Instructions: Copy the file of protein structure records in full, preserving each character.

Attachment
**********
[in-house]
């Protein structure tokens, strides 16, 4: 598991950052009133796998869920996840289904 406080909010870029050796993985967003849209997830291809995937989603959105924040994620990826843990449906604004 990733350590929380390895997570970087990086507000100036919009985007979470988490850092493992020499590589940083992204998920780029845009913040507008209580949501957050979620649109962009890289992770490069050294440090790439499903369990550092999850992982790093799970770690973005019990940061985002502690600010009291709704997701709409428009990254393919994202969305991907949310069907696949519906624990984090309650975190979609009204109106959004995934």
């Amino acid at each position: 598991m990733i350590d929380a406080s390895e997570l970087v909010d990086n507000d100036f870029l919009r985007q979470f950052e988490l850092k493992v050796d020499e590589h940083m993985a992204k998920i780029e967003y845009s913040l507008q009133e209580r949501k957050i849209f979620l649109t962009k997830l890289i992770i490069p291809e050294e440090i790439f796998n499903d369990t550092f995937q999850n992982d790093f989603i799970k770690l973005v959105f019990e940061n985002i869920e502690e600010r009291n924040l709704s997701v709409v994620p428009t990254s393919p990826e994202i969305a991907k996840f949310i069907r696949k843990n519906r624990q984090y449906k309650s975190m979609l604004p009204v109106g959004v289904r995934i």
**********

[in-house]
């Protein structure tokens, strides 16, 4: 598991950052009133796998869920996840289904 406080909010870029050796993985967003849209997830291809995937989603959105924040994620990826843990449906604004 990733350590929380390895997570970087990086507000100036919009985007979470988490850092493992020499590589940083992204998920780029845009913040507008209580949501957050979620649109962009890289992770490069050294440090790439499903369990550092999850992982790093799970770690973005019990940061985002502690600010009291709704997701709409428009990254393919994202969305991907949310069907696949519906624990984090309650975190979609009204109106959004995934």
């Amino acid at each position: 598991m990733i350590d929380a406080s390895e997570l970087v909010d990086n507000d100036f870029l919009r985007q979470f950052e988490l850092k493992v050796d020499e590589h940083m993985a992204k998920i780029e967003y845009s913040l507008q009133e209580r949501k957050i849209f979620l649109t962009k997830l890289i992770i490069p291809e050294e440090i790439f796998n499903d369990t550092f995937q999850n992982d790093f989603i799970k770690l973005v959105f019990e940061n985002i869920e502690e600010r009291n924040l709704s997701v709409v994620p428009t990254s393919p990826e994202i969305a991907k996840f949310i069907r696949k843990n519906r624990q984090y449906k309650s975190m979609l604004p009204v109106g959004v289904r995934i």